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in this district we start the year listening and now more than ever i think it's important that washington d.c. listen to the american people and their priority and so please feel free just to make a comment. don't be self-conscious about the additional press that's here. we'll get you a microphone and we'll look forward to your remarks. and if there's a question in there, we'll take our best shot at it. let me open with a couple of remarks on an issue that's breaking as we speak across the country. and despite the fact that i just returned to an or from a trip to afghanistan and i'm happy to elaborate on what i saw and there's a reporá coming out today the about the incident that took mace on christmas day in detroit, i'd like to focus on healthcare reform and legislation that's moving behind closed doors on capitol hill as we speak today. first let me say emphatically and i know i speak on behalf, not only of my other republican colleagues in indiana but those throughout the congress. we need healthcare in this country that lowers the cost of health insurance and healthcare for the americ
for regulation. on the regional level at the sec. it is only in washington that we have had this problem. and it is not always been the case prior to about ten years ago, the sec was in our estimation the crown jewel of the federal agencies. they knew what they were doing. they knew what they were supposed to do. he knew how to work with all the other players to get the biggest bang for the buck. so it has been very disheartening for all of us from a state security and others to see this occurring. >> okay. mr. holt began. >> thank you and thank you for the witnesses for being with us today. and he began with a standard admiration that we thank you very much for your answers to the questions we get to ask now. it would ask your cooperation as well and answer questions that we would submit and writing after this hearing and look forward to working with you. as a couple of questions that will reveal i know nothing about the kinds of things that you do. i guess the first one goes to you, attorney general madigan which is seems very come in sense to me someone would pay for a mortgage that's
this sentence. wordle.net. >> tomorrow during "washington journal," a chance for you to weigh and for the president's speech and reaction from capitol hill. jeb and selling from taxes -- hebserling from texas. we will take another couple of reporters. a republican from california and a democrat from california, all tomorrow on "washington journal." up next, we want to rebroadcast the president's speech. it runs for one hour and 10 minutes from the house of representatives chamber. and then again the response from gov. bob mcdonnell. the sergeant at arms: madam speaker, the president of the united states. the president: thank you, thank you, thank you. the speaker: members of congress i have the high privilege and distinct honor of presenting to you the president of the united states. the president: thank you, thank you. thank you. thank you. thank you very much. thank you. thank you. thank you very much. thank you. thank you very much. thank you. thank you very much. thank you. please. madam speaker, vice president biden, memberses of -- members of congress distin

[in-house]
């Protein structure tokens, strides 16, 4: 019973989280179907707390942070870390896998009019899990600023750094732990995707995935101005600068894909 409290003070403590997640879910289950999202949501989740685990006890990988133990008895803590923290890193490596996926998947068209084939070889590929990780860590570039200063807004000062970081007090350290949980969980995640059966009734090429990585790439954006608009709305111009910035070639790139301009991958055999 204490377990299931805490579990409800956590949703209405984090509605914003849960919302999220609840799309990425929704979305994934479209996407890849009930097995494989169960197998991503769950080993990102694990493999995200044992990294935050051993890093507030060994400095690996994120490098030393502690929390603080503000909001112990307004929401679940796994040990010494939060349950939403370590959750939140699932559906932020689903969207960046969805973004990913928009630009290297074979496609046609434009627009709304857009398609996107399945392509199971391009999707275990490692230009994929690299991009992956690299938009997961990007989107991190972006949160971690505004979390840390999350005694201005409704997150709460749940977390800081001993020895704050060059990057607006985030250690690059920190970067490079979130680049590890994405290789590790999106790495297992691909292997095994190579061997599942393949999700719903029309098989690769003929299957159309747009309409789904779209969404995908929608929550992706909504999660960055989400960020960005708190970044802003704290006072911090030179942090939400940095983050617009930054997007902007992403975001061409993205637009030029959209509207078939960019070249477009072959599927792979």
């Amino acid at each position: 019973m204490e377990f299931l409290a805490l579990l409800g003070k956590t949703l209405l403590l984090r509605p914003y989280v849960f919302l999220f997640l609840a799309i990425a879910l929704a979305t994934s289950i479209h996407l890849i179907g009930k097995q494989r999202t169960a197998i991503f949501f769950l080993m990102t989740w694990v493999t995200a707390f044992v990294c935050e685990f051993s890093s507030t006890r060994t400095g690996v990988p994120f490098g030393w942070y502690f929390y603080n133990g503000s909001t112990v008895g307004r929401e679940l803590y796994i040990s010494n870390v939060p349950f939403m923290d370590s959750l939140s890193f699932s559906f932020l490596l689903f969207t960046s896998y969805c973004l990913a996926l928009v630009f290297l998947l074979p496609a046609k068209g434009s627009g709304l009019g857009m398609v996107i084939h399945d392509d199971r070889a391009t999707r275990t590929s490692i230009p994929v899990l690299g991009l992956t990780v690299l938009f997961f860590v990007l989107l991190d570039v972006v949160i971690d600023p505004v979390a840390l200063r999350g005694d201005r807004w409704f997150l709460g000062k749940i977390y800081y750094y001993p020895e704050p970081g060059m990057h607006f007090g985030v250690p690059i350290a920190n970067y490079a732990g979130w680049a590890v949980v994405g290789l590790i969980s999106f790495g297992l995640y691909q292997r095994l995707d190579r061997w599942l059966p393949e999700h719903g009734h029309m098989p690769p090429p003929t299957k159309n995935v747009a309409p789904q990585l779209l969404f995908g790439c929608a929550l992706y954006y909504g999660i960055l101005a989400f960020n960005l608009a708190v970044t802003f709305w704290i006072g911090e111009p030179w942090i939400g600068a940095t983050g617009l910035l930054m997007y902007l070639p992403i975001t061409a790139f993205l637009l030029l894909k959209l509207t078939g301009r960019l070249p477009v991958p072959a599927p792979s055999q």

indeed. [laughter] >> on tomorrow morning's washington journal we will get your reaction to president obama's stated the union speech. we will talk to members of congress from around the country and a number of reporters about the speech and the president's agenda. washington journal begins each morning at 7:00 eastern on c-span. >> the haitian ambassador to the u.s. was at the american enterprise institute today to talk about development in rebuilding efforts in haiti. this is 45 minutes. >> the haitian catastrophe has produced an outpouring of sympathy and charity from throughout the world. this afternoon be will all join in expressing our most sincere and profound condolences to the ambassador raymond joseph and aller haitian friends for the great tragedy they have endured in the recent weeks. we also recognize a contribution that many international organizations and i would have to say particularly the u.s. military is making at this very crucial hour. some of them are here in the audience and we thank them for the work they are doing. the television images of bruce and they show
to be strong going into the election day, which is shocking. even a week ago few democrats in washington conceded that brown had a chance to win. it was feared the race was quite a bit closer than expected. but very few people, democrats -- evin all of those thought the republicans would actually wind it he is riding on the wave of the voter discontent and running against a fairly mediocre democratic opponent, and so it looks like he could pull off even more shocking offset. >> how are the campaign's reacting? >> the democrats scrambled in the past week to try to really drive up and sell to the alarm if he will shake and democrats out of their complacency by emphasizing some of the last favorable elements of his record. effect that the democrats are trying to point out why that is. brown and the republicans are just again riding the wave. they are enjoying a lot of energy from their supporters and just trying to maximize that and capture it going into the election day and not use that mojo if you will be for the voters go to the polls. >> was about the voters? what is the mood among vote